Zach Sayne was 25 when he died earlier this month at the place that had been his home for 15 years — a children's nursing home in Alabama.
But that was too far away, 200 miles too far, for his mother in Georgia. Nola Sayne was trying to bring him back, closer to her home. The story of why she couldn't reveals the bureaucratic traps, underfunding and lack of choices that plague state Medicaid programs.
We told the story of Nola Sayne and her son Zach in our 2010 series, Home or Nursing Home: America's Empty Promise to Give the Elderly and Disabled a Choice. One story was about the surprising number of young people — teens and those in their early 20s — living in American nursing homes.
The story explained Nola Sayne's dilemma and why parents often had no choice about placing their young sons and daughters into nursing homes.
For Nola Sayne it happened 15 years ago when Zach was just 10 and had a feeding tube inserted into his stomach. Zach had cerebral palsy and seizures. He was partly blind and couldn't talk. No other after-school program would take him.
Nola put a wanted ad in the paper. One older woman said she'd take Zach into her home day care. But it didn't last.
Sayne thought about quitting her job as a paralegal, but she was a single mother then with two kids. She needed her salary, and she needed the health insurance for Zach. The state of Georgia would pay nothing if Zach lived at home. But it offered to pay the full cost of a nursing home.
But the only nursing home that would take Zach was in another state, in Montgomery, Ala. For the last 15 years of Zach's life, his mother made that 400-mile round trip every two or three weeks. And when he got sick, she left her job and moved into the hospital with him. She counts 40 hospital stays in the last 15 years, including three hospitalizations for respiratory problems in December and January before Zach died, back at the nursing home, on January 5th.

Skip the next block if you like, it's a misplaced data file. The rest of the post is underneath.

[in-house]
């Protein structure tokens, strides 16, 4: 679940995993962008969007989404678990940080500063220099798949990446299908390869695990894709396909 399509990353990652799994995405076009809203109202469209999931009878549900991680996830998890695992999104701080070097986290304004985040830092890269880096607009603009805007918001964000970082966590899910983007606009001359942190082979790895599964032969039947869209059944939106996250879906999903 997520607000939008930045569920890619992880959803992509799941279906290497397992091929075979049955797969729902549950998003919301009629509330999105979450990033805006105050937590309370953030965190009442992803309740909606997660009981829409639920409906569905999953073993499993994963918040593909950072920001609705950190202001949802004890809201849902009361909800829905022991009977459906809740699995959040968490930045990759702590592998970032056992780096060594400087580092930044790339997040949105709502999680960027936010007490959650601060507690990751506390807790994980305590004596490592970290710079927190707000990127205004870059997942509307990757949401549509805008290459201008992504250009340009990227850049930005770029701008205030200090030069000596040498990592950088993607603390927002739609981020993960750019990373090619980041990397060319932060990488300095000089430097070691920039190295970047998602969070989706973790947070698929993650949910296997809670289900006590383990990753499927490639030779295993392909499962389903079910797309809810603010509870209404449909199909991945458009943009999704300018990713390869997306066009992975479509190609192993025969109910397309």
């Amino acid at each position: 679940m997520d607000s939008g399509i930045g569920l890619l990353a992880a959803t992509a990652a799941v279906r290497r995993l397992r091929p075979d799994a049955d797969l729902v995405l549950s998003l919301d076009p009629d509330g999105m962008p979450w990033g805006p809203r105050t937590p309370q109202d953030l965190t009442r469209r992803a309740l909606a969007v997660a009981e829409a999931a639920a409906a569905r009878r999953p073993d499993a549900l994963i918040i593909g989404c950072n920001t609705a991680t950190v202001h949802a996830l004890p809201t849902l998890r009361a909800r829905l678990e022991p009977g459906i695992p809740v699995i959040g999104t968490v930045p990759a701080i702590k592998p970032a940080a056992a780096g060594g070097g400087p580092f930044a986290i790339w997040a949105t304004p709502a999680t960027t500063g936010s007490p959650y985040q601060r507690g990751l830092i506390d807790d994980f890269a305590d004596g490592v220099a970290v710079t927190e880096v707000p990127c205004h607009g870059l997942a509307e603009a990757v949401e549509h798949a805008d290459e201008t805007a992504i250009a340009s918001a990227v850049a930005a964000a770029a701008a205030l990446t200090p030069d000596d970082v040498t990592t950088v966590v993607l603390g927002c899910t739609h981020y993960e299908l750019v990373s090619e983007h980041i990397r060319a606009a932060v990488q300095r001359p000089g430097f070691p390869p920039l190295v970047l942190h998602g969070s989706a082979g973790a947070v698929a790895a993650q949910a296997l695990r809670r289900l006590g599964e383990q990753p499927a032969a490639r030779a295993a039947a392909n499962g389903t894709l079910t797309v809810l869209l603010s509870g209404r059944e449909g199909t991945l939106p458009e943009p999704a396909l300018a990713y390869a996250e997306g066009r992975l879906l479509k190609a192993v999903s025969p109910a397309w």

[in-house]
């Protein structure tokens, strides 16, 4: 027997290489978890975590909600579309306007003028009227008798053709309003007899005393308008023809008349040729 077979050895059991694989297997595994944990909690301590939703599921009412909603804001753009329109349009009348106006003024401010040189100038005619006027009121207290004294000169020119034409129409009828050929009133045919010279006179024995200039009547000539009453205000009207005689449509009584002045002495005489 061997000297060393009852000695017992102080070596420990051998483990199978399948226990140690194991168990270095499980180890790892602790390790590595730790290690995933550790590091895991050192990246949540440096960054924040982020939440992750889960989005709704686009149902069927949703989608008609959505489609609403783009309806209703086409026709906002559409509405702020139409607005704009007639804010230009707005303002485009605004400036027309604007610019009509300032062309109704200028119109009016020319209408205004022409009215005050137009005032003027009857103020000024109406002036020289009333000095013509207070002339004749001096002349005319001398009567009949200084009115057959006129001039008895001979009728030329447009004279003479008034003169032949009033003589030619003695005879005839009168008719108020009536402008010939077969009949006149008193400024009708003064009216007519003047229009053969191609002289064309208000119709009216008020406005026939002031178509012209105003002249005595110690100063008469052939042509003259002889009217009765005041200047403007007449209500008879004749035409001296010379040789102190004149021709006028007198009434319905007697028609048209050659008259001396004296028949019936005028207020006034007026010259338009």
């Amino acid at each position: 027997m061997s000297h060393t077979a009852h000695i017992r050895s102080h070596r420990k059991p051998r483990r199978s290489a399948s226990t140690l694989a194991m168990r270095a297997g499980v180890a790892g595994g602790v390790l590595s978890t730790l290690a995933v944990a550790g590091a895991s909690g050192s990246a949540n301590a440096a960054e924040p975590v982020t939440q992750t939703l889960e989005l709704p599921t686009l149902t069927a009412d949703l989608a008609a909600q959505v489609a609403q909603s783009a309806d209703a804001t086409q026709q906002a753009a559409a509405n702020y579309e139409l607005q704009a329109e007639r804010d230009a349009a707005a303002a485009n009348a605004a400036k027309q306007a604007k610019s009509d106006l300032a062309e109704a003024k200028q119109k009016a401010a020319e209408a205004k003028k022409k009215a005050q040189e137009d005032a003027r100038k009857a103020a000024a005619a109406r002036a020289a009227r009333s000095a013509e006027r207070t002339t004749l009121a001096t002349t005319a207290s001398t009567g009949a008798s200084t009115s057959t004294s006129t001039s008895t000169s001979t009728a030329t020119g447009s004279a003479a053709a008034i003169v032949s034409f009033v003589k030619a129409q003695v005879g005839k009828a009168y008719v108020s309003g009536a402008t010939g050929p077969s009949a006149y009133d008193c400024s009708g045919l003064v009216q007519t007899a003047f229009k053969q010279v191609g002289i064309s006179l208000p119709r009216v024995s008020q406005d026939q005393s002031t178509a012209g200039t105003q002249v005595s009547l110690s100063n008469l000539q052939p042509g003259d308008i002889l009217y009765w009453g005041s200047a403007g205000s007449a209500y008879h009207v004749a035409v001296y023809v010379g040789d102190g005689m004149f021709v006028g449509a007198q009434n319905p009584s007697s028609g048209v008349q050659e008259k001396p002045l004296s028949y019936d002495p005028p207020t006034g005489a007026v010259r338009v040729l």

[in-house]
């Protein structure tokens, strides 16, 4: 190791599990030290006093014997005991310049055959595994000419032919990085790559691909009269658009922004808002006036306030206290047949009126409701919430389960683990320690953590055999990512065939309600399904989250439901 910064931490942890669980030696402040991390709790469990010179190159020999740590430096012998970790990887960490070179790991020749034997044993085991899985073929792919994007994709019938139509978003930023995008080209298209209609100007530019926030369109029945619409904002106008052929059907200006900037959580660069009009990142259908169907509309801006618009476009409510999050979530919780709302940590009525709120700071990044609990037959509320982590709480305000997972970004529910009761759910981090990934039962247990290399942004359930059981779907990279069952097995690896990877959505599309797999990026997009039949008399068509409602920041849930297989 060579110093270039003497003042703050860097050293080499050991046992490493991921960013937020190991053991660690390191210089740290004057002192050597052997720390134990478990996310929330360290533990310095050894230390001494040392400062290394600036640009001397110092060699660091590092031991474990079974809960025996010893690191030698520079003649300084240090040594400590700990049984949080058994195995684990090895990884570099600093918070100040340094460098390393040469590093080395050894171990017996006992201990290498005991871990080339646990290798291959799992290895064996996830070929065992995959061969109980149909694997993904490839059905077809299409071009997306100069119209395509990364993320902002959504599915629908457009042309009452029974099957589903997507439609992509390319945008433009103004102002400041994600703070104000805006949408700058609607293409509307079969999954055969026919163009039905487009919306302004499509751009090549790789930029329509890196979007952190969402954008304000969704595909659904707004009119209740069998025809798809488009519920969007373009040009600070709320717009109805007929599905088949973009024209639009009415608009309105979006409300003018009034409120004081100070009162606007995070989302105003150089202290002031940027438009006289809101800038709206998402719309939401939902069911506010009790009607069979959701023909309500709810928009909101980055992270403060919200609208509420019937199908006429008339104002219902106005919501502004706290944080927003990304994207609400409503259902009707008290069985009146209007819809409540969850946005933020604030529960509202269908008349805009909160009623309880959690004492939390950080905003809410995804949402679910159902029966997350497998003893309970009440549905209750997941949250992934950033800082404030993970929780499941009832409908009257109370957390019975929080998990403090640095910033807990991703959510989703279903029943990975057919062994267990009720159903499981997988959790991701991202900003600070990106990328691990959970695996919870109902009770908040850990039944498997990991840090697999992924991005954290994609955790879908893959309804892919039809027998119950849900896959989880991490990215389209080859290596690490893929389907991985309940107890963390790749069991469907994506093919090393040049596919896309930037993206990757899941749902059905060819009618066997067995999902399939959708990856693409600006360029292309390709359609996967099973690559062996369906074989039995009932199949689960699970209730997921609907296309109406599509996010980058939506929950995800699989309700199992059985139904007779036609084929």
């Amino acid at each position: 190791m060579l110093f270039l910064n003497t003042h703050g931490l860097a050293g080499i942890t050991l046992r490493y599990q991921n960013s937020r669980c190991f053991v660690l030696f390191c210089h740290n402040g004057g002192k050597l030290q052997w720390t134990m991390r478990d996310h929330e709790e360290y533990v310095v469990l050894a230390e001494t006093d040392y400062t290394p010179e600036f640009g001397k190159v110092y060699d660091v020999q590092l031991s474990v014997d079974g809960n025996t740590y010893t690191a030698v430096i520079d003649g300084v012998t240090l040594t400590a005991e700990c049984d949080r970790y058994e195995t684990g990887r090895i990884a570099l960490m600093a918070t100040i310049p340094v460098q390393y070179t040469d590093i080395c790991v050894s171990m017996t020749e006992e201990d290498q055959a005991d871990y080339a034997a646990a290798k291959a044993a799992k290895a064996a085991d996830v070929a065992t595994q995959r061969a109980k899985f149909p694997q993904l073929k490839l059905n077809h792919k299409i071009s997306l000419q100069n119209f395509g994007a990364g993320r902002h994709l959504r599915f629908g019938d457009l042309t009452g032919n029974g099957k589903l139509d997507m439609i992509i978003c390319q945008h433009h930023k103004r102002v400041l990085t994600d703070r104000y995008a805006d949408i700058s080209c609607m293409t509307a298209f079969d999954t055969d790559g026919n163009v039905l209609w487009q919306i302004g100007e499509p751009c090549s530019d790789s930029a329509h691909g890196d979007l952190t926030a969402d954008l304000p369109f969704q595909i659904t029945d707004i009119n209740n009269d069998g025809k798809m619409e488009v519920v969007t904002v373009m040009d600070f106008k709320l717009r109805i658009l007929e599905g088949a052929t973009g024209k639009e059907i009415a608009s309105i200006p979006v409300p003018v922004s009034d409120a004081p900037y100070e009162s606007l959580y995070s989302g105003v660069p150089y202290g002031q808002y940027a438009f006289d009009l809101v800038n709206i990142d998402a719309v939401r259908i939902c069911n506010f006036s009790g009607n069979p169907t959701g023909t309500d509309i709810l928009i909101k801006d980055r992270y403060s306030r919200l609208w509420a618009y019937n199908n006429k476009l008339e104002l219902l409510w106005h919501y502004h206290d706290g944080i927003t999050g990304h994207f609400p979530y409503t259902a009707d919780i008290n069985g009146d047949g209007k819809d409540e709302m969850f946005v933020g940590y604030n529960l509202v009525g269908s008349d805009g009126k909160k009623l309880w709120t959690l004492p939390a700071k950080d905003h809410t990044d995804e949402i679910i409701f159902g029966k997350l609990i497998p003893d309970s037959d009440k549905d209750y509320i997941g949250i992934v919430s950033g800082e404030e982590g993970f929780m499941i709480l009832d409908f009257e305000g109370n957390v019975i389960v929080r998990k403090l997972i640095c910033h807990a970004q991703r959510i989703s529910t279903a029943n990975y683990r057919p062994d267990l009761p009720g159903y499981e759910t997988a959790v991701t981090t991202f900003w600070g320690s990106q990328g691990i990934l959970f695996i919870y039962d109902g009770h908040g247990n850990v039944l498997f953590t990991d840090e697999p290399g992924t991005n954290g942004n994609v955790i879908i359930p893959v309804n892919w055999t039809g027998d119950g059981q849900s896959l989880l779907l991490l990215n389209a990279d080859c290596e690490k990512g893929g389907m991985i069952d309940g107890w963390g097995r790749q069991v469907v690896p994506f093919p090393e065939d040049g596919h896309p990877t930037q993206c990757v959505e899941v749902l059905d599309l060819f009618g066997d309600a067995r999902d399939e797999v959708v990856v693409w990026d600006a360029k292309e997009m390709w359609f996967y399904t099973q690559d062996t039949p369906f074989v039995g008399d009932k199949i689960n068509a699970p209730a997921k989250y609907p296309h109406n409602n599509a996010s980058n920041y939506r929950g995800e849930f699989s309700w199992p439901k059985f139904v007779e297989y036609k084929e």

She'd moved Zach from Georgia's Medicaid program to Alabama's because no nursing home in Georgia would take him. When she wanted to bring him home in 2010, Georgia Medicaid officials told her that Zach was no longer a Georgia resident, and no longer qualified for Georgia programs.
Sayne could regain guardianship for her son, bring him home and put him on a waiting list, several thousand people long, for services from Georgia Medicaid. In the meantime, he'd have to live in a geriatric nursing home.
She looked into doing that, but there was another Catch-22. No Georgia nursing home would take a man in his 20s.
Sayne feels her son got good care at the Alabama nursing home. But over time, he got less of it. Until he was 21, he was in a program for children in nursing homes that included physical therapy and other treatments.
Once he became an adult, that program ended. Zach spent the last years of his life mostly in bed and his health declined.
"His life benefited others more than it benefited him," says Sayne of her son. "Zach taught me so many things. I'm a better person because I was his mother. My selfishness level was pretty high when I was young and when I had him he made me grow up ... Since then I've never taken anything for granted. Everything's a blessing."
Filmmaker Narcel Reedus included the Sayne family's story in Not Home, his documentary about children in nursing homes.
Georgia and other states are under pressure from the U.S. Department of Justice to offer more alternatives to nursing home and institutional care to young and elderly people with disabilities.
A Supreme Court ruling in 1999, on a case that originated in Georgia, established a right for people, under the Americans with Disabilities Act, to get long-term care in a setting that is the "least-restrictive" of their personal freedom. But states, facing huge budget deficits and rising Medicaid costs, have struggled to make changes required by the court's Olmstead decision.
In October, Katie Chandler, who runs the Children's Freedom Initiative, told NPR's Neal Conan on Talk of the Nation, "We firmly believe that all children with disabilities can be served in a community setting."
There will be a memorial service for Zach Sayne on Jan. 19. He is the second young person featured in the original NPR story to die before leaving a nursing home.
Bylon Alexander, who was disabled by a stroke when she was 6 and toured alternative placements with Nola Sayne, had talked about wanting to find a place to live so that she could finish high school and go to college. But she died in a nursing home the next year, at age 24.